We studied active haptic discrimination of the geometrical features of an object. The geometrical parameters under investigation were the amplitude and width of a gaussian-shaped surface. Haptic discrimination thresholds were measured with regard to three values of these geometrical parameters. We found that humans discriminate up to about 300 shapes when both amplitude and width are extrapolated to the range between 1 μm and 1 m. Over this range, which covers the span of the arms, the number of discriminations is small compared to the number across the full range of chromaticities in vision. Roughly speaking, humans are far better at discriminating sharp (extensive amplitude and little width) gaussian surfaces from smooth (small amplitude and extensive width) ones than they are at discriminating small (small amplitude and width) surfaces from large (extensive amplitude and width) ones. Our main conclusion is that discrimination in the geometrical domain is poorest when the proportion between amplitude and width is roughly the same for both shapes. Our results are in close agreement with results of earlier experiments on detection thresholds. This indicates that similar, or even the same, neural mechanisms were used for detection and discrimination of the geometrical parameters under investigation.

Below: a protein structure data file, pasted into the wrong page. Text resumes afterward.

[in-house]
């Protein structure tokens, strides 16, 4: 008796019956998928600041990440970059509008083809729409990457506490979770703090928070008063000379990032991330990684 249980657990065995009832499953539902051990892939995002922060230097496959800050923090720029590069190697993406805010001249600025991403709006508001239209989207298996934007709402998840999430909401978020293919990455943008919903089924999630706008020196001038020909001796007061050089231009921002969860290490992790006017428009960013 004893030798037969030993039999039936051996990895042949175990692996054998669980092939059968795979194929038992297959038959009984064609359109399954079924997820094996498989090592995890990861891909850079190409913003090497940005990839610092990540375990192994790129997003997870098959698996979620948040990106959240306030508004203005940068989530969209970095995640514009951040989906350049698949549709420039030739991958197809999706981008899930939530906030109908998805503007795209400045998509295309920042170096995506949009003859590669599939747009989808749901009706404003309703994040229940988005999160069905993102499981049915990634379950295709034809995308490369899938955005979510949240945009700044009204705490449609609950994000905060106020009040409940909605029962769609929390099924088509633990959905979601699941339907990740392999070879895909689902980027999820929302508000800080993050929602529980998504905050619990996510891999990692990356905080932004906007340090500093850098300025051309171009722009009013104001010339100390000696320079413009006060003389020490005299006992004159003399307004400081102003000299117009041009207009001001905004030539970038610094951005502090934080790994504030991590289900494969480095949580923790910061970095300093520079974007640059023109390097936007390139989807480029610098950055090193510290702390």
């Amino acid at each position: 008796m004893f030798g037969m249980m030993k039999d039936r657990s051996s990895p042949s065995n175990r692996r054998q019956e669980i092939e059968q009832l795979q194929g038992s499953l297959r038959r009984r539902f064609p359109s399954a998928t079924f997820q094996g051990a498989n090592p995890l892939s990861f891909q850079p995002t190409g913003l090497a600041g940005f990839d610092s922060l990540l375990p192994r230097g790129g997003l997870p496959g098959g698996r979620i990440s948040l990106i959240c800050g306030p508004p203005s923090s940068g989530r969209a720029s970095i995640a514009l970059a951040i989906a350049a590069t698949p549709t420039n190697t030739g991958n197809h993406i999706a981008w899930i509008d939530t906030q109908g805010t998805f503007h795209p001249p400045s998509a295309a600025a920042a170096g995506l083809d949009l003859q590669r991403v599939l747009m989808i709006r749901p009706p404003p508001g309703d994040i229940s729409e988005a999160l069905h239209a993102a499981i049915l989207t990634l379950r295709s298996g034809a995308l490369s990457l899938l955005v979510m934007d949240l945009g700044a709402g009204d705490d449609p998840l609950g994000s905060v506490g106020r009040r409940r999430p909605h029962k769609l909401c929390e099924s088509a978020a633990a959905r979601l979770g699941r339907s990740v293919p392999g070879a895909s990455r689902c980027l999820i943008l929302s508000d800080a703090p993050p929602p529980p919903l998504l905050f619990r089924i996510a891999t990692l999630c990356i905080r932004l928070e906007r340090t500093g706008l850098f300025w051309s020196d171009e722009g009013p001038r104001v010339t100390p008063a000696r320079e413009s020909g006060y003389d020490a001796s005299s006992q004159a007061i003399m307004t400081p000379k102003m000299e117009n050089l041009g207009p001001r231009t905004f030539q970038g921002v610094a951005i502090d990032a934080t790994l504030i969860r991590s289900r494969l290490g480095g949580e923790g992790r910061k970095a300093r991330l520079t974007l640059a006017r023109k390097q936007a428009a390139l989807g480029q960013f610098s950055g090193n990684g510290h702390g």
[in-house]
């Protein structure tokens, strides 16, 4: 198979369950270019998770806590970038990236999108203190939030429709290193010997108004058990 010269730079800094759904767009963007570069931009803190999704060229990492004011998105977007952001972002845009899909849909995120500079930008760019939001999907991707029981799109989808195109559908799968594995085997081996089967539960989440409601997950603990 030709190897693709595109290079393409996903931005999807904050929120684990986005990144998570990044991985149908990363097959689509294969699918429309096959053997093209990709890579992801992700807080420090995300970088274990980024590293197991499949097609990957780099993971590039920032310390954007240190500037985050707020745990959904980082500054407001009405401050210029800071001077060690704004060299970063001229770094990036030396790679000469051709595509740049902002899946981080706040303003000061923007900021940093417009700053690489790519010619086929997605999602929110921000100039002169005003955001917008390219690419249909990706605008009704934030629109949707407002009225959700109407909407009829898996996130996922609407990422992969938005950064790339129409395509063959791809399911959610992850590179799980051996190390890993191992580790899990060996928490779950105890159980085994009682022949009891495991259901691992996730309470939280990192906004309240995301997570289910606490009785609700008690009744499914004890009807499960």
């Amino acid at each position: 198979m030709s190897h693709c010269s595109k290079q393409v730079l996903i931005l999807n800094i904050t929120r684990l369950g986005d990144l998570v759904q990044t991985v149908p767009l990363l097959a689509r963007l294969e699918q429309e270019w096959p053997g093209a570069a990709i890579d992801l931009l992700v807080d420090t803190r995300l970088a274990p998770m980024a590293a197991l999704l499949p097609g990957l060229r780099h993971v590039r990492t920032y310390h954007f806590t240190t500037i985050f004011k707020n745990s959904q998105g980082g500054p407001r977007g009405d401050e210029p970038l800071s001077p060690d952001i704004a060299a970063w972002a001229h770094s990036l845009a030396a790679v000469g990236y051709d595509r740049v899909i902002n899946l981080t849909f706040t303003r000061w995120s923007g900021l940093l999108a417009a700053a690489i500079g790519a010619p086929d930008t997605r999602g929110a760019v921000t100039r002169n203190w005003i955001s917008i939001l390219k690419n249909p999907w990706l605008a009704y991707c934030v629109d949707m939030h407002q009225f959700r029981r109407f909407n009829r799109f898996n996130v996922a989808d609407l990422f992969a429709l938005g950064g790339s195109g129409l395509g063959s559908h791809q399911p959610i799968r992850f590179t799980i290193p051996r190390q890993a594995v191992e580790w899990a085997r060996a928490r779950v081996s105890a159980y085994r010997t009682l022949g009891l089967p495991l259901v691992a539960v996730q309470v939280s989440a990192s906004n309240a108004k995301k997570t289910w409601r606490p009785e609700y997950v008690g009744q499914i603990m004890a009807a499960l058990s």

- Discrimination ellipse
- Perceptual dimension